Basil Poledouris

Film composer who scored 'Conan'

Basilis Poledouris, film composer: born Kansas City 21 August 1945; married (two daughters); died Los Angeles 8 November 2006.

Basil Poledouris was best known for scoring epics and fantasy action films, though they and their scores were often better than usual for such fare. He collaborated with the director John Milius on Conan the Barbarian and with Paul Verhoeven for Robocop, and also composed the music for The Blue Lagoon and The Hunt for Red October.

Poledouris was born in Kansas City in 1945. He began studying music at seven and seemed set for a career as a concert pianist. However, at the University of Southern California he "lasted about a semester as a music student":

Basically I was not prepared for 20th-century music... Every technique of composition being taught

at that time, primarily serial composition and 12-tone composition, left me disinterested... I wandered into the cinema department because of [Miklós] Rózsa, and immediately thought that it looked to me like film was the music of my generation.

The impression was confirmed by a record of Alfred Newman's score to The Robe (1953) - "I basically wore it out!" - and a fondly remembered bootleg copy of Henry Mancini's Peter Gunn (1958).

At USC, he studied all aspects of film-making. Poledouris had already scored many educational and TV projects when his fellow alumnus, and surfer, John Milius offered him the coming-of-age-and-male-bonding-surfing drama Big Wednesday (1978). Milius saw surfing as a mythic expression of American expansionism, and Poledouris buttressed it with lush orchestral music alongside more folksy themes.

It was Poledouris's big break and began a series of collaborations, the best of which was the comic-book übermensch fantasy Conan the Barbarian (1982) with its driving score. Poledouris's nine-year-old daughter Zoe also contributed a theme, earning a co-writer credit. Given that Milius's world-view makes him popular with survivalists, the collaboration was perhaps surprisingly sympathetic, with filming and scoring progressing side by side, music and images alternately taking the lead. However, fearing a flop, the studio economised by recording the score in mono rather than stereo.

Poledouris's best work was with regular collaborators, some of whom were old friends: his student film Glut (1967) was scripted by Milius and edited by Randal Kleiser. Poledouris then scored Kleiser's The Blue Lagoon (1981), whose romantic score is better than the film, Summer Lovers (1982), White Fang (1987), which studio politics made an unhappy experience, and It's My Party (1996) about an Aids victim's last party, for which Poledouris relied on his own solo piano playing.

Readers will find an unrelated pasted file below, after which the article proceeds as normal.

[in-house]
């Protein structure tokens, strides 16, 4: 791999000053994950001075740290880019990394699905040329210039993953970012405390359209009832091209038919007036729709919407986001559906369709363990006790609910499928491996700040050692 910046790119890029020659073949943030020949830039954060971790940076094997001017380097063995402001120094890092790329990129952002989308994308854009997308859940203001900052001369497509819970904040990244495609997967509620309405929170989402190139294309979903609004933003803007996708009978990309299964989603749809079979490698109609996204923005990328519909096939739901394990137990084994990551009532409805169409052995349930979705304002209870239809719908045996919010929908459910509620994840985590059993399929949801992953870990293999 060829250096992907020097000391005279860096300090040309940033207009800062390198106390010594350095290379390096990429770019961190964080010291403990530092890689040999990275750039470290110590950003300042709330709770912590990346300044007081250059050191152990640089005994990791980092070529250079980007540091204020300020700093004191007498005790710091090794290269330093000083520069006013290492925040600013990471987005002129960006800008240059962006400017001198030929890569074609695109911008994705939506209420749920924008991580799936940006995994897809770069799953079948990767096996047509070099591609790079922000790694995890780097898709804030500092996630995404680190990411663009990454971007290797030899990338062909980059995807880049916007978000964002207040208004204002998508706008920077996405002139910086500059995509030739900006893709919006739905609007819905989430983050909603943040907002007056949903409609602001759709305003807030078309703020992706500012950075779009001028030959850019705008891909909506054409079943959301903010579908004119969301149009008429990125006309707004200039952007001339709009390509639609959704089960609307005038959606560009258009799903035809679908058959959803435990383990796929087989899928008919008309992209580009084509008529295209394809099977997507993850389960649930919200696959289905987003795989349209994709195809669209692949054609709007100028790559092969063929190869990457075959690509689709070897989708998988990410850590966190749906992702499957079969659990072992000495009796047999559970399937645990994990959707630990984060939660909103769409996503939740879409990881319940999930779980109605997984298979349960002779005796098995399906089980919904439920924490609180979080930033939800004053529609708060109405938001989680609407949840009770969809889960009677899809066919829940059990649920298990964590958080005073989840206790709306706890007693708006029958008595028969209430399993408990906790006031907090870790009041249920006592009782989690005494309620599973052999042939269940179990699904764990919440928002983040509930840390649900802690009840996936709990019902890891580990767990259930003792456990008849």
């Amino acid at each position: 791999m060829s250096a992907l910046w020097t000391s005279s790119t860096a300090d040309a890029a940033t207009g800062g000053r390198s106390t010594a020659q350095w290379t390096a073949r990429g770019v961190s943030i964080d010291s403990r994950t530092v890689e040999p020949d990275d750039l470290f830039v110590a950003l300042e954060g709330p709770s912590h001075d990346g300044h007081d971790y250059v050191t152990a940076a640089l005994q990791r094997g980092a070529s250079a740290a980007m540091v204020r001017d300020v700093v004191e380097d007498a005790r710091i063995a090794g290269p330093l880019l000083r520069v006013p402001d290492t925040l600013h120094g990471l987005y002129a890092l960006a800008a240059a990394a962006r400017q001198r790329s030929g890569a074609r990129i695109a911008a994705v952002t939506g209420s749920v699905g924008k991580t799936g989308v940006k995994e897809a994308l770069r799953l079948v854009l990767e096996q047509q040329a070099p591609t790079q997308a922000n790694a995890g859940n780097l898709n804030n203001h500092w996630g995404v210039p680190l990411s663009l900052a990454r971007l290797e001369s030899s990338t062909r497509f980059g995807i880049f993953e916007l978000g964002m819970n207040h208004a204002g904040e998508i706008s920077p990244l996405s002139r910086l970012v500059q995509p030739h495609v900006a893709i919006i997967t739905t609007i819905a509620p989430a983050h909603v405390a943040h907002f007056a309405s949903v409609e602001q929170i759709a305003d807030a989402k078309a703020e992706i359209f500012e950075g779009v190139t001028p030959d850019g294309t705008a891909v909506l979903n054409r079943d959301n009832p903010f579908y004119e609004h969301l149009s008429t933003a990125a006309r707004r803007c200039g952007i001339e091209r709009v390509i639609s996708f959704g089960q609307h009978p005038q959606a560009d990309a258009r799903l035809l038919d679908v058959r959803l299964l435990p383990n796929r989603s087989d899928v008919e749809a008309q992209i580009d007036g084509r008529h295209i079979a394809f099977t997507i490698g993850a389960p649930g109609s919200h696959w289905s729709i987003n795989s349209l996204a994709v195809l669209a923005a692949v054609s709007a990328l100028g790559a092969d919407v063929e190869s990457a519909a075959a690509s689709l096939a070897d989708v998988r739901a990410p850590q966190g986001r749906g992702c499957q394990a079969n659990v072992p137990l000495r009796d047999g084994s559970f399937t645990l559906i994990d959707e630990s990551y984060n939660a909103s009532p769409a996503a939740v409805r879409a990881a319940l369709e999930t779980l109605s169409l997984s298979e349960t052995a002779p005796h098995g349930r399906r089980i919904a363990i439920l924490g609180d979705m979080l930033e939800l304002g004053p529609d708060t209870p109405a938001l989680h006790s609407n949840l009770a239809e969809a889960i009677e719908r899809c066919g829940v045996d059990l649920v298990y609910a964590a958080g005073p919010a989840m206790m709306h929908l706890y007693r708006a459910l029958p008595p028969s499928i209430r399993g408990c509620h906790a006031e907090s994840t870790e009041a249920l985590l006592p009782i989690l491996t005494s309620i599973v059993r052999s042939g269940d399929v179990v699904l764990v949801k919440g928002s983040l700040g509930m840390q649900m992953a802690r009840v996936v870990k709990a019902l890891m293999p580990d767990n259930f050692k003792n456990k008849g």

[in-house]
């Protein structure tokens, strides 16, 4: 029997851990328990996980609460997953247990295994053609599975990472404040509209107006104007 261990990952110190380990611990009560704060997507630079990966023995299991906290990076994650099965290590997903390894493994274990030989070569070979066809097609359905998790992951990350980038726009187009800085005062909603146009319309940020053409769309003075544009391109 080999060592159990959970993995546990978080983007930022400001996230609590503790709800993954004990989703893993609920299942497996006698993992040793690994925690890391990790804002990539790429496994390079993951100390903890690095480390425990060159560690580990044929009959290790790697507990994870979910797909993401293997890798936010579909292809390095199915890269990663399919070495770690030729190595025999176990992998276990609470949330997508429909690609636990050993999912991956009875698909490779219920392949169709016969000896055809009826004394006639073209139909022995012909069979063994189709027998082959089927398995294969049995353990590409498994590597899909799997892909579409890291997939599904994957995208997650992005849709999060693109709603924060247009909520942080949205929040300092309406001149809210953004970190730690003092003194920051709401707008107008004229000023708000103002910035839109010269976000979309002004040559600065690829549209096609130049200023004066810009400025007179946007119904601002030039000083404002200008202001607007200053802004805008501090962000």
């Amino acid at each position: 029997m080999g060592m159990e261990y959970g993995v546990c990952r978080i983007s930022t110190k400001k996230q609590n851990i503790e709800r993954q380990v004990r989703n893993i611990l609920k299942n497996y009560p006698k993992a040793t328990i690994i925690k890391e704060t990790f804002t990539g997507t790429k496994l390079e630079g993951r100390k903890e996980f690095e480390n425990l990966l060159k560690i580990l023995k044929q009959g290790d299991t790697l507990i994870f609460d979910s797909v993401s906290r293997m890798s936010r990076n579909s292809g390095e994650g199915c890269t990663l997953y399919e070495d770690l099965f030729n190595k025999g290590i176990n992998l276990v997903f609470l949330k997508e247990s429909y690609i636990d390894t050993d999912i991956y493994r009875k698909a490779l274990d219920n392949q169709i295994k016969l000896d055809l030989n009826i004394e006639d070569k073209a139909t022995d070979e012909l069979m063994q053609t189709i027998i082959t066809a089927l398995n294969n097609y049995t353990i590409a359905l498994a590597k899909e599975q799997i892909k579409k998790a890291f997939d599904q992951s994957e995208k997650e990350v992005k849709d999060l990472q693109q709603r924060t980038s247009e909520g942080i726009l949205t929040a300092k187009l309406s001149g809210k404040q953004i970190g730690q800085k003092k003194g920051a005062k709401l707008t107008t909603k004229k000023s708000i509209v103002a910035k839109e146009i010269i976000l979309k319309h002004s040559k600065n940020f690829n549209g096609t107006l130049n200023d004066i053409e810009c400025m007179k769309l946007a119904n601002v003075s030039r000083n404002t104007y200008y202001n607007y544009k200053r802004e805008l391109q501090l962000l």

Attracted by Conan and Conan the Destroyer (1984), another major collaborator was the musically astute Paul Verhoeven. Flesh + Blood (1985) has appropriately medieval music but given to a full-throated modern orchestra and two more films followed, each with a landmark score. Robocop (1987) had visceral pounding music but when Verhoeven moved on Poledouris was overlooked for the sequel and though the composer returned alone for Robocop III (1993) it lacked the original's energy, wit and intelligence.

For 1997's Starship Troopers Verhoeven wanted every cue to sound like a main title, underlining the film's ironic presentation of a fascistic United States. As with Conan, Poledouris was involved even before photography had finished, and Zoe wrote and performed an anonymously submitted song. Father and daughter also worked together on the quirky comedy Cecil B Demented (2000).

Romance in its widest sense and melody were at the heart of Poledouris's art, often using modal harmonies inspired by his Greek Orthodox upbringing, while The Hunt for Red October (1990) is based on Russian folk music. Nevertheless, for Red Dawn (1984), a fantasy about a Soviet-invaded US, he overcame his aversion to serial music and used it to evoke the victims' confusion, mixing it with Coplandesque Americana.

He would return to folk-ish music, winning an Emmy for the western mini-series Lonesome Dove (1989), replacing the clichéd harmonica with an accordion. It was the first of five films with the director Simon Wincer but only this and the last, Free Willy (1993), are notable.

Poledouris's non-film work includes "The Tradition of the Games", for the opening of the Atlanta Olympics in 1996.

John Riley